Cure kinetics of resins systems are studied using non-isothermal and isothermal methods, the former method includes a single and multi-heating rate and the later involves studying the reaction mechanism at a specific temperature as a function of time. The nonisothermal single heating rate method measures the curing process at a constant heating rate, while the multiheating rate method is an isoconversional method and is suitable for systems with multiple reactions. The two kinetic analysis models are extensively used to understand and predict the cure behaviour of the resin systems. The basic assumption for the application of DSC technique to the cure of the thermosetting resins is that the rate of kinetic process (dα/dt) is proportional to the measured heat flow Φ [7]𝑑𝛼=Φ𝑑𝑡Δ𝐻,(1)Δ𝐻 being the enthalpy of the reaction. The rate of the kinetic process in kinetic analysis can be described by (2):𝑑𝛼𝑑𝑡=K(𝑇)𝑓(𝛼),(2) where α is the chemical conversion or extend of reaction and 𝑓(𝛼) is assumed to be independent of temperature [7]. The rate constant is K(T) is dependent on temperature and assumed to follow an Arrhenius equation:𝐸𝐾(𝑇)=𝐴exp𝑎𝑅𝑇,(3) where A is the preexponential factor (frequency factor) and 𝐸𝑎 is the activation energy. R is the gas constant (8.314 J/mol/K) and T is the absolute temperature. The kinetic parameters of the curing reaction, with special reference to 𝐸𝑎, can be calculated using different computational methods [811]. 𝐸𝑎 is determined by the isoconversional methods using the logarithmic form of the kinetic equation (2):ln𝑑𝛼[]𝐸𝑑𝑡=ln𝐴𝑓(𝛼)𝑎𝑅𝑇.(4) The slope of ln dα/dt versus 1/T for the same values of α gives the value of activation energy. This assumption is related to the Ozawa and Kissinger methods which relate activation energy 𝐸𝑎 and heating rate𝜃 and the peak exotherm temperature Tp with the assumption that the extent of the reaction at the exotherm peak is constant and independent of the heating rate [12]. Researchers have also adopted the 𝑛th order kinetics (NOK) model and model-free kinetics (MFK) model to understand, predict and explain the cure kinetics and activation energy [13, 14]. The NOK model is applicable to simple reactions, where the activation energy is constant thought the entire reaction. However, in the case of more complex reactions involving several reaction steps, which proceed in parallel and is not completely chemically controlled, the reaction kinetics is understood using the model-free kinetics (MFK) model. The MFK approach is based on the assumption that activation energy does not remain constant during a reaction and that the activation energy at a particular conversion is independent of the heating rate, also termed as “isoconversion principle”. The MFK model also predicts that at increasing heating rates, chemical reactions take place at higher temperature and that the reaction mechanism does not change with heating rate [13]. In order to determine if a particular reaction follows the NOK model or the MFK model, it is required to compute the activation energy (𝐸𝑎) as a function of fractional conversion. The molar ratio of the constituents has an influence on the reaction, value of 𝐸𝑎, and the final structure. In the case of hot-curing systems, isothermal kinetics approach is adopted wherein the reaction kinetics changes from being chemically controlled in the liquid state to diffusion controlled in the glassy state as a function of time at a given temperature. The cross-linking reduces molecular mobility and results in the process changing from being kinetically controlled to diffusion controlled. After vitrification, the reaction becomes diffusion controlled and then practically stops at a maximum conversion, a greater conversion can only be reached by raising the reaction temperature [14].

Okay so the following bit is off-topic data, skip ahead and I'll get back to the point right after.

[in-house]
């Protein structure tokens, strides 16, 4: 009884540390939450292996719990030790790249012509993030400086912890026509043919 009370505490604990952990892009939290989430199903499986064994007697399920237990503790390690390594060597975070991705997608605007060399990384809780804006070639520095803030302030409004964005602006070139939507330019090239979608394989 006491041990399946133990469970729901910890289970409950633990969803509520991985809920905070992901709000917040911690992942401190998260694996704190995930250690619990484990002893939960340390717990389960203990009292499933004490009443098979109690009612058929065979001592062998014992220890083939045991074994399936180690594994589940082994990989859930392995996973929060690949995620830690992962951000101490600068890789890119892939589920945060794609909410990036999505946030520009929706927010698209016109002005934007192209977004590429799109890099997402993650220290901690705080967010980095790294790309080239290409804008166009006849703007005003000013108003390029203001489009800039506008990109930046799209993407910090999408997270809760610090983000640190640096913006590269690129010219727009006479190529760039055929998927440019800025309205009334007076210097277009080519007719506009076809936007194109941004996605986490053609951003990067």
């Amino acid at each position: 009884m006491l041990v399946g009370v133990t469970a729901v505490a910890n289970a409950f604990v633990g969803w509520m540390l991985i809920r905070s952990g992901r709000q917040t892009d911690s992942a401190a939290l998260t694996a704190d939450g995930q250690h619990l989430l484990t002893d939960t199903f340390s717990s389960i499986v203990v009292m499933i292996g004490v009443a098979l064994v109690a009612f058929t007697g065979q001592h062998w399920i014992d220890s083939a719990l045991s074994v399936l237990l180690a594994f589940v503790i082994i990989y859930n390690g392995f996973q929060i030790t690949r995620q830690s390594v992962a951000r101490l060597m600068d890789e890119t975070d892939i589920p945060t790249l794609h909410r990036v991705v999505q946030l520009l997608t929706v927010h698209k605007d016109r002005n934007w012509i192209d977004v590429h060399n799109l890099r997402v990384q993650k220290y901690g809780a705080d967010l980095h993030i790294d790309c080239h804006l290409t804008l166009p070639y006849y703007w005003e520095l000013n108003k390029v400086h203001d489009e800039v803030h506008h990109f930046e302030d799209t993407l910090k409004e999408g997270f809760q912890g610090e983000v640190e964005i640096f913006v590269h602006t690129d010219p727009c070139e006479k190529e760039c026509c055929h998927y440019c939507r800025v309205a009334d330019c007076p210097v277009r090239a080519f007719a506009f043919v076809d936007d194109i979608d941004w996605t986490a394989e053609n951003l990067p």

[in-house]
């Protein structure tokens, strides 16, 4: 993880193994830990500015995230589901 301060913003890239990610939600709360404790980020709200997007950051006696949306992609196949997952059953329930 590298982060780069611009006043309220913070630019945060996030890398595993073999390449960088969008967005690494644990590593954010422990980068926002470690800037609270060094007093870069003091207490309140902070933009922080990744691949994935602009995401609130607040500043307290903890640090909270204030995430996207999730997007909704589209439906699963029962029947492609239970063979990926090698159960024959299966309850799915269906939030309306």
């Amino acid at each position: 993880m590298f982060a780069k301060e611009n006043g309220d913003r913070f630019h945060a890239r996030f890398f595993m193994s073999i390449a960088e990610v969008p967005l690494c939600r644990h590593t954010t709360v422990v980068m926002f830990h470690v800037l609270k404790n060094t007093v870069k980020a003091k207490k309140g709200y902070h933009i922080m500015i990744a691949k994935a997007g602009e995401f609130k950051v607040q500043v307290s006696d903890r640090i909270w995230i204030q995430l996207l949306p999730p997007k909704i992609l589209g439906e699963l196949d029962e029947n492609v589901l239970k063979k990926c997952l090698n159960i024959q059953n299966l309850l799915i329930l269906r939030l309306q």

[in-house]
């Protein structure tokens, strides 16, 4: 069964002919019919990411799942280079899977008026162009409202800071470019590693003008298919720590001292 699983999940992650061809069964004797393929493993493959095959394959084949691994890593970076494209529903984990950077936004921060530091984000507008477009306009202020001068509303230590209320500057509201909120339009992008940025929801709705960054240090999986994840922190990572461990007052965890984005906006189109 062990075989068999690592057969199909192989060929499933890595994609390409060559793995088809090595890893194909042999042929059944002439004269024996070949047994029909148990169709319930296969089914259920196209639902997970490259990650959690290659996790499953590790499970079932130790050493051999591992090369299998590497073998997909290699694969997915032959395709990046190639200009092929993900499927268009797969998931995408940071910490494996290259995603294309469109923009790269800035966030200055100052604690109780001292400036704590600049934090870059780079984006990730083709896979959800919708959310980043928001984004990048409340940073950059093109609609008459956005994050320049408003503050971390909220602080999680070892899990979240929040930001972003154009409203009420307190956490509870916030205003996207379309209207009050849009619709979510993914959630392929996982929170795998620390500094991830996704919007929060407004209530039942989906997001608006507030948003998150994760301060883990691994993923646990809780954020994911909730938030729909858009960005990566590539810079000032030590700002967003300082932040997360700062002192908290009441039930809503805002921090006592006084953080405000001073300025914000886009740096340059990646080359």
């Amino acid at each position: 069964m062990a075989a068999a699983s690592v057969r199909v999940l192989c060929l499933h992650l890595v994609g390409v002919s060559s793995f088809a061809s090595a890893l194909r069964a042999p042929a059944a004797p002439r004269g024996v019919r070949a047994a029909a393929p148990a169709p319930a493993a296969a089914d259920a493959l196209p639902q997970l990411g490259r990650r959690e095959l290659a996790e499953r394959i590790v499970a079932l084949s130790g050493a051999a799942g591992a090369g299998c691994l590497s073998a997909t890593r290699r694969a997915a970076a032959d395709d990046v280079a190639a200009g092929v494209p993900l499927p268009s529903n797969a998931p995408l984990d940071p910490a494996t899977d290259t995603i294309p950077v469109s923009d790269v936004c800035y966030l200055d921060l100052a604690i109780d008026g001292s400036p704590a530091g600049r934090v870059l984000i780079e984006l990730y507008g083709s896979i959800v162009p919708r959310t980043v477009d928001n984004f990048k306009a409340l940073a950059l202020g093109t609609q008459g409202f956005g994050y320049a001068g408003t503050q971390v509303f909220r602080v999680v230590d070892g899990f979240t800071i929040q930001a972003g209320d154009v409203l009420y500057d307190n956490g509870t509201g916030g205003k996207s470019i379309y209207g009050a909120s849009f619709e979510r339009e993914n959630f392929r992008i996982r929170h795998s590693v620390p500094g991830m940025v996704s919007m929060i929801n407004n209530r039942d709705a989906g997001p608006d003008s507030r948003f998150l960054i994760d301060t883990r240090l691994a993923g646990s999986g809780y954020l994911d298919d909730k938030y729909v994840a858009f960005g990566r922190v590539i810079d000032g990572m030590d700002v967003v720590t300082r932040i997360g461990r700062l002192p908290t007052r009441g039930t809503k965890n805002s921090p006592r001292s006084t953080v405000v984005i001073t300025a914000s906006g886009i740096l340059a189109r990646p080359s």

3. Results and Discussion